Friday, March 30, 2007

Another Way to Think of It

Three paintings by Jules Olitski

When we read texts in poetry workshops, we tend to read toward a revision of the poem that yields a story that all can follow. Toward a narrative, a certain coherence, or clarity of purpose. But when we talk of the poems we ourselves love, the ones we return and return to, we often speak as one haunted, as one enthralled.


At 3/30/2007 2:40 PM, Blogger C. Dale said...

Ah, you have hit upon what it is I distrust about workshops!

At 3/30/2007 9:53 PM, Blogger Andrew Shields said...

But that discrepancy is perfectly understandable, isn't it? The workshop is for making a poem better; the poems that thrill us are already great.

At 3/31/2007 5:06 AM, Blogger John Gallaher said...


But this "better" seems to be of a reductive sort, that will have a hard time helping a poem be "great." Don't you think? It seems more like the workshop, rather than helping a poem be "better," is really there to help a poem not be "worse," or somesuch.

It's something of a cliche, and talked to death (but without much change in our workshop attitudes), that if one takes a "great" poem to workshop, the workshop would kill it, by just these sorts of reductive directives.

It's an old complaint, but it's still a complaint.

At 3/31/2007 11:46 AM, Blogger Andrew Shields said...

John, I see your point. Perhaps I am coming from the way my writing group in Basel works: one of our suggestions is that one should only bring along work that one is not sure about, that feels problematic in some way. So one is hoping that the readers will spot the trouble spot or spots and make good suggestions. And as a result, if a poem is already thrilling me, the author, unconditionally, I don't workshop it!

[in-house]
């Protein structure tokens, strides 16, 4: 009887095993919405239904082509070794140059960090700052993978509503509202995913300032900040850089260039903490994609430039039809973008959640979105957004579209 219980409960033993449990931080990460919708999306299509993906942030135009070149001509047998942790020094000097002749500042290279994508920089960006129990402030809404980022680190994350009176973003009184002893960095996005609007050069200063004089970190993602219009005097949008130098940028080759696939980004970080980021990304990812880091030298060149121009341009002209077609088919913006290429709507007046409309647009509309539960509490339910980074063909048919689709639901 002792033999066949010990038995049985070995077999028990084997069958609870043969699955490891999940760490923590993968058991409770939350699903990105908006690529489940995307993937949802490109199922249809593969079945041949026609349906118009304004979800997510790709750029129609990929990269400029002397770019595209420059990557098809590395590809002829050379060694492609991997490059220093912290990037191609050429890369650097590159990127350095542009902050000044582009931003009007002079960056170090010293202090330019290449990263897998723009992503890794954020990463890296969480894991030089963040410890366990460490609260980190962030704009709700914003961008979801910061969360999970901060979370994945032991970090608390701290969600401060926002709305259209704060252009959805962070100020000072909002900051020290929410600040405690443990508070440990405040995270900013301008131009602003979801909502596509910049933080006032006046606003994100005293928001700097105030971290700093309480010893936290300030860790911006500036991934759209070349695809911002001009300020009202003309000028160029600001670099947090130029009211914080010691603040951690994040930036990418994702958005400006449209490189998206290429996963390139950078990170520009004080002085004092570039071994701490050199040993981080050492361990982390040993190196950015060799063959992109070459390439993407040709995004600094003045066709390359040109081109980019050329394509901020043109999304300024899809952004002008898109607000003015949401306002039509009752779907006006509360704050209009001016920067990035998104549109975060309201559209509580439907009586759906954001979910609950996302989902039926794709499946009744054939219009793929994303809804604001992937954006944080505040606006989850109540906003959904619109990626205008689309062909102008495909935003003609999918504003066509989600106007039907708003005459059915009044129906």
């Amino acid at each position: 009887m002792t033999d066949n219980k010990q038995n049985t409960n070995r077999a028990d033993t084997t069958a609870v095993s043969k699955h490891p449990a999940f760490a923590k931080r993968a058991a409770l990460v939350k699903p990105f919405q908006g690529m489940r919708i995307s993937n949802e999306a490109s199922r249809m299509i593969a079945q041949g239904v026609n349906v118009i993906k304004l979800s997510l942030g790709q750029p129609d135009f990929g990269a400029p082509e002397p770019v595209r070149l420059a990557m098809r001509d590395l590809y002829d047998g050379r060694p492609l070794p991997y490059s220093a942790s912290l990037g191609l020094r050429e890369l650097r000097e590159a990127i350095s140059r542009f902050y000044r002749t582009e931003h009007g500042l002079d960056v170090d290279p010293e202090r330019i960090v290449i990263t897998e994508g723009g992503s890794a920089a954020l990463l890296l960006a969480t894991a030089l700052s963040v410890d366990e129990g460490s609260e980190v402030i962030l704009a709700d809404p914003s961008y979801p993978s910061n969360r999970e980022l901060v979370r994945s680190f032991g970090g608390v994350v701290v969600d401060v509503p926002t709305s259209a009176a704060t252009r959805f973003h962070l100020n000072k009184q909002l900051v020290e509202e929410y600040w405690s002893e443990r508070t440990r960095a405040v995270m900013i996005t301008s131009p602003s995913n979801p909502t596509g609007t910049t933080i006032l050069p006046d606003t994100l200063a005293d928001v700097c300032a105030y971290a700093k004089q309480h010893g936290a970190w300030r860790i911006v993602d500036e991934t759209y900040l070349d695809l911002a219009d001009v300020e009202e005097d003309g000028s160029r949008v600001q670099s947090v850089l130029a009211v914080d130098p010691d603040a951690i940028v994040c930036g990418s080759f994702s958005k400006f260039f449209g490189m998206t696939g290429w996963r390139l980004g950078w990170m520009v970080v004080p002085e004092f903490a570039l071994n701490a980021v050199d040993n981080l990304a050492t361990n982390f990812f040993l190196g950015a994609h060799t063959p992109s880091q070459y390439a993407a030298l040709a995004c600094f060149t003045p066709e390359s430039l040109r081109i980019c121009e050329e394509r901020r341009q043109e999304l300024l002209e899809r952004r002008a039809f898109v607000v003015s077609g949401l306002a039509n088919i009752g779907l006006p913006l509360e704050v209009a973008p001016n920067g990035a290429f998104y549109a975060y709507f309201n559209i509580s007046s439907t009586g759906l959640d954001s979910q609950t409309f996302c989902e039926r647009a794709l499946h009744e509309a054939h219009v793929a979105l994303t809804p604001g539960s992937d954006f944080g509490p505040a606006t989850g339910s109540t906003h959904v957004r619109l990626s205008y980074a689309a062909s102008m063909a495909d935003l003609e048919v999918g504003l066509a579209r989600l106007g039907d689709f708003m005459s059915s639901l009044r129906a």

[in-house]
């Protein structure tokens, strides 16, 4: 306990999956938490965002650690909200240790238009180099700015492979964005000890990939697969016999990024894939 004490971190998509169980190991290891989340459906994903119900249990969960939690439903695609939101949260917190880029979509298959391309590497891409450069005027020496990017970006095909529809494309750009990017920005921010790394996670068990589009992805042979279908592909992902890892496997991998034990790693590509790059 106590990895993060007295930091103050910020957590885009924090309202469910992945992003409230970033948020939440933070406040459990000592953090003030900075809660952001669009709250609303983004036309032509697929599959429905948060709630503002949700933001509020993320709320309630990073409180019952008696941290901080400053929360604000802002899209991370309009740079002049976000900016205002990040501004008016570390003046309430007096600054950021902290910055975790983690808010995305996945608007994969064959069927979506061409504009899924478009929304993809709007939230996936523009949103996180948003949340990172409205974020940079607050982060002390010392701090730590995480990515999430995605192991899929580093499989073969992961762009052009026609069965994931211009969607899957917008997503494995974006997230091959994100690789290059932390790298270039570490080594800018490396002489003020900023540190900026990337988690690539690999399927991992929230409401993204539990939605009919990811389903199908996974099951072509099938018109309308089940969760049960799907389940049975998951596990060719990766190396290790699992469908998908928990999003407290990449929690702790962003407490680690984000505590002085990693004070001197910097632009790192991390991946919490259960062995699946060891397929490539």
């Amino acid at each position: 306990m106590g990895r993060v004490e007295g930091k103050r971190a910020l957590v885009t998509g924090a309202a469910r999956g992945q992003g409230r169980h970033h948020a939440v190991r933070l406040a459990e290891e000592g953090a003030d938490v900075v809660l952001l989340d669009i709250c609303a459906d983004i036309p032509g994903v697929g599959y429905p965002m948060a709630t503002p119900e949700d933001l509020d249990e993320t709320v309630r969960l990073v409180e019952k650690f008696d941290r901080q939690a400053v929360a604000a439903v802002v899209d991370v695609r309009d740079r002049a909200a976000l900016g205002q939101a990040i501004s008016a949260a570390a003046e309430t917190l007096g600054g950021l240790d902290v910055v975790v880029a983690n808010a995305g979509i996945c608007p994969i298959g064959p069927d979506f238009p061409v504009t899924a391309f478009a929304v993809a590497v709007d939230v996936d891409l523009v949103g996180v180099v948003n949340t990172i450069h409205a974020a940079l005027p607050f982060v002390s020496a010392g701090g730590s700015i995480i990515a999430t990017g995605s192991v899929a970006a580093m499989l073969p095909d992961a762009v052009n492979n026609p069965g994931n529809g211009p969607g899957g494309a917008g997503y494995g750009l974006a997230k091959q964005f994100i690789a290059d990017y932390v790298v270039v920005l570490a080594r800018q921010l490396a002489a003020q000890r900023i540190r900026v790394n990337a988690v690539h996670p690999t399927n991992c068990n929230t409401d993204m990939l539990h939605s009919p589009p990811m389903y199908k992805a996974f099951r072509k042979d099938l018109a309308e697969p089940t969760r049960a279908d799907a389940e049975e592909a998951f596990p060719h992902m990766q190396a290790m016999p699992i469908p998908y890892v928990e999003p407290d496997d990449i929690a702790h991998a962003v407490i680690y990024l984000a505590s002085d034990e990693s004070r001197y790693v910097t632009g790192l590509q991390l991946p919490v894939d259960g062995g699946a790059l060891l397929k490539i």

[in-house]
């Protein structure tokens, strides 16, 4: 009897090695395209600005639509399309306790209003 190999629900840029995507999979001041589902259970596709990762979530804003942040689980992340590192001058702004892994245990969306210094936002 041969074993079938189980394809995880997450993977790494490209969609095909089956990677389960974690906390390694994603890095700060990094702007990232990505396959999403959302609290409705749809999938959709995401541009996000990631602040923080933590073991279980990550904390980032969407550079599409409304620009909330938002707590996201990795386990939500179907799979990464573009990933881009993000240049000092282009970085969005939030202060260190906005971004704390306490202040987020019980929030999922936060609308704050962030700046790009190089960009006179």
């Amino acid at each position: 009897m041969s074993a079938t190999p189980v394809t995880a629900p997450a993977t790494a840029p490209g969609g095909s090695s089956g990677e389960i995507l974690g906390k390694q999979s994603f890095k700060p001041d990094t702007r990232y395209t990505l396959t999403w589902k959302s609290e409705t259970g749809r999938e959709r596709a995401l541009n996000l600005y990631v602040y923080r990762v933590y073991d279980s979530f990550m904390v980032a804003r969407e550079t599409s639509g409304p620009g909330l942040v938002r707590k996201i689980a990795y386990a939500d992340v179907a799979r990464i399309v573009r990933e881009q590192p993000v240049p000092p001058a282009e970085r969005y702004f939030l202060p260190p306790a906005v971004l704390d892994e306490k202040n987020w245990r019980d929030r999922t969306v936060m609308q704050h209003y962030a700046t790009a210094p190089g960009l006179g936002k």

At 3/31/2007 11:52 AM, Blogger Steven D. Schroeder said...

A workshop with a good leader can be a lovely tool for beginning writers who have promise but no real idea yet of how to harness it. A workshop with good participants can also be valuable to a more accomplished poet who uses it for very specific purposes (another form of letting trusted readers see the draft). But overall, yes, why would a poet who knows what he/she is doing subject poems to a process whose raison d'etre is that the poem is broken and needs to be fixed?

At 3/31/2007 12:46 PM, Blogger John Gallaher said...

Steven & Andrew,

I suppose workshops could work that way, but it's been my experience, well, my academic experience, that participants try to either bring their best work to workshop, or, more commonly, whatever they're currently working on . . . and if the poem can be talked about in terms of "unify your images" or somesuch, then everything works all right, but when the poem is quirky (and maybe in need of "help" or maybe not), the conversation, rather than assist the quirkiness, or mystery, seems to usually (I think because it's easier to think of language as a communication tool and not an artistic one) try to dull those elements that might make the poetry, in the long run, better (even if those aspects aren't working well in the poem at hand).

Does that make sense? It's difficult for me to find the best words for this. I think of someone like Dean Young, perhaps. Or better, Martha Ronk. How does this sensibility get framed in a workshop setting? I don't have many positive experiences in such moments.

Perhaps I'm asking more of the workshop than it can provide. What I'm wanting is a set of questions outside of who-what-where-when-why-how. Or perhaps not. Perhaps those are still interesting questions, but not interesting answers.

It's fun to talk about fractures and mystery in essays and in general, but on the ground, on a daily basis, it's difficult in a workshop. Usually, they were looking at me like I had three heads.


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